Summer vacation and its photos. Who wants to come back home, unpack, do laundry and get back into the daily routine with the added task of sorting and editing all your vacation photos? Not me.

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With Adobe’s recent announcement about Lightroom Mobile and Photoshop Mix, I was excited at the possibility of keeping on top of my editing while on the road. And it worked!

For me, looking at and “playing with” my daily photos is a perfect wind-down to fun-filled but exhausting day. Not everyone agrees, I’m sure. But I think most of us might appreciate this downtime at some point during a vacation. It also kept me entertained during road trips from one point to another.

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This is how my setup worked:

  • Lightroom Mobile is installed on both my iPad and my iPhone. Any photo I take on my iPhone is automatically synced into Lightroom on my iPad.
  • My main camera is the Canon 6D. Its wifi connection makes it easy to import some or all of the photos I take with it into Lightroom on either my iPad or my iPhone.

And my process was:

  • Using the iPad, combine all iPhone and select 6D shots into one collection to be synced with my desktop Lightroom.
  • Apply Pick flags to my favorite photos, just like I do when importing a shoot onto my desktop.
  • Edit images that needed it using Lightroom mobile. This app gives you access to the same edits available in the basic panel of Lightroom, plus the presets that Adobe includes with Lightroom. (No, unfortunately you can’t install outside presets into LR Mobile.) All the images in this article were edited using Lightroom mobile.lrmobile screenshot

I loved these aspects of the process:

  • Sharing well-edited photos real time. Seems like I spend a good couple of hours after every vacation sending photos to friends and family. One person wants this set, another person wants that set. And God forbid you mistakenly send the Hatfields and McCoys photos of each other! It’s much easier for me to send a few photos a day to the folks you were with that day.
  • Once I got home, I had very little to do. My favorite images synced automatically to my desktop via Lightroom mobile. Most were edited completely. I also submitted a print order.

Drawbacks to this process:

  • The only way to get a Raw file into Lightroom mobile is to sync it from a desktop installation of Lightroom. If you shoot Raw and move the files directly from your camera to your iPad, as I did, the images will be converted to JPGs by the iPad. Since you can get Raw files into Lightroom from a desktop, I’d love for Adobe to create an import interface directly from LR mobile that allows for Raw import. I took some special photos that will be used for grandmother’s birthday this year – I had to edit them on my desktop, because I needed Raw editing power.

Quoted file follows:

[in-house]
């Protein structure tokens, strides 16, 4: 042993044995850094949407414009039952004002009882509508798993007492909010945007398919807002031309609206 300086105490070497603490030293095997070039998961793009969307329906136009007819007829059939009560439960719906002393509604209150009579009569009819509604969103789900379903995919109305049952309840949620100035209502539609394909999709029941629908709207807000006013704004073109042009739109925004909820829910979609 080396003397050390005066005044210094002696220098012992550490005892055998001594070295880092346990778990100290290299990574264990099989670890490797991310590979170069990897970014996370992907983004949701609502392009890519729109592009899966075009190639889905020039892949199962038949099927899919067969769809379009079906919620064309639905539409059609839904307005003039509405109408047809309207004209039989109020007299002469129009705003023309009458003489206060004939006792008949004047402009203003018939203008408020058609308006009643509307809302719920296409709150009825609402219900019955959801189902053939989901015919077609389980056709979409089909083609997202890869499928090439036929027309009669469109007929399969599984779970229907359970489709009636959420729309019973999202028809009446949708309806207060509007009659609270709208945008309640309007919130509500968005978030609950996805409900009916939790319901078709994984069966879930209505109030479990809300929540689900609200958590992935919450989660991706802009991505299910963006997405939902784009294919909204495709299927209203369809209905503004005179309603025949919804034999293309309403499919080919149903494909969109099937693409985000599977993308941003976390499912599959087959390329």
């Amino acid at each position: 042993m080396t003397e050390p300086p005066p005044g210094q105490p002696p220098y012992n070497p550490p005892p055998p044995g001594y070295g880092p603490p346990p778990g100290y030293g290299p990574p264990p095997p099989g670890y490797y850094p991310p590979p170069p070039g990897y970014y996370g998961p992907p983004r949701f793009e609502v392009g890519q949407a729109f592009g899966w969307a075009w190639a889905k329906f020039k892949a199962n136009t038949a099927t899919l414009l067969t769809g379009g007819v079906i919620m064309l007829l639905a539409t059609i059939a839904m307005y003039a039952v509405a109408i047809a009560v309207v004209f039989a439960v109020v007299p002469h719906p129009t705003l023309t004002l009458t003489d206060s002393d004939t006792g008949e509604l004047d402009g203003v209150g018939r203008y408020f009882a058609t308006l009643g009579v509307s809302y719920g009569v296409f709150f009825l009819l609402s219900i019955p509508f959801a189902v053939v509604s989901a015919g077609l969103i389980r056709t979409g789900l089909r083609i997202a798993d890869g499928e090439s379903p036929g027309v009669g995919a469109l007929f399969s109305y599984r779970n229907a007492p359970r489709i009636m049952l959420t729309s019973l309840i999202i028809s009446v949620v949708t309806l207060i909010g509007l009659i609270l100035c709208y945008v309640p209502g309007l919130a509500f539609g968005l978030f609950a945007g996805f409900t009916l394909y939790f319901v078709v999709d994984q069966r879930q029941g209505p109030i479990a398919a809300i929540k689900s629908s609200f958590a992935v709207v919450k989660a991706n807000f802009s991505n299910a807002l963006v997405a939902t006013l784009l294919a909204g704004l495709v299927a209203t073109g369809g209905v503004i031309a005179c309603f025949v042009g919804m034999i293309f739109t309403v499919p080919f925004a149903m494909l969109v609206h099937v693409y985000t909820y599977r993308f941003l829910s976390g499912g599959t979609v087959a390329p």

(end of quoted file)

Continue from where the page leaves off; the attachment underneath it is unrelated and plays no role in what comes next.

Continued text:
• I didn’t use Photoshop Mix as much as I expected. In fact, I only used it to experiment with compositing – not for any photo edits. While Photoshop Mix does allow for local edits (creating a layer mask, essentially), you can only apply these masks on the built in looks like Instant, Sepia, Summer, etc. I’d love for it to be available for the basic edits (Exposure, Contrast, Clarity & Saturation.) Lightroom Mobile and Photoshop Mix are both brand new products – I expect lots of great improvements to them in the future!
  • Storage space constraints. My iPhone has always been close to full, and now that I’m importing from camera to iPad, the iPad is close to full also. I have to be hyper-vigilant about moving files from the mobile devices to my desktop. Come to think of it, I’m not sure if this is technically a drawback. 😉

Space Management Considerations:

  • You can delete Collections from Lightroom mobile to free up space on your mobile device. This does not delete the images or the collections on your desktop.
  • Deleting Lightroom Mobile collections on your device will not delete photos taken with that device. It will simply remove them from LR Mobie. You can still access those photos in the iPhone or iPad’s Photos app.
  • Lightroom Mobile can automatically import photos taken with your devices. This duplicates the photos on your device – they occur once in the device’s Photos app and once in LR Mobile.
  • Photos imported via Lightroom mobile to your desktop are automatically stored in the Photos folder of your internal hard drive in a folder called “Lightroom/Mobile Downloads.” I haven’t been able to find a way to change this. Since I like to store my photos on an external hard drive, I will eventually need to move these imported photos. Oddly, Lightroom doesn’t add this photo to the Folders panel in Lightroom – you would need to synchronize it to view your photos from there. Otherwise, they are only accessible through the collections.


All in all, using Lightroom Mobile on my iPhone and iPad was a great photo management tool for vacation. I loved the freedom of not having tons of photos to process when I got home! Have you tried it yet? What did you think?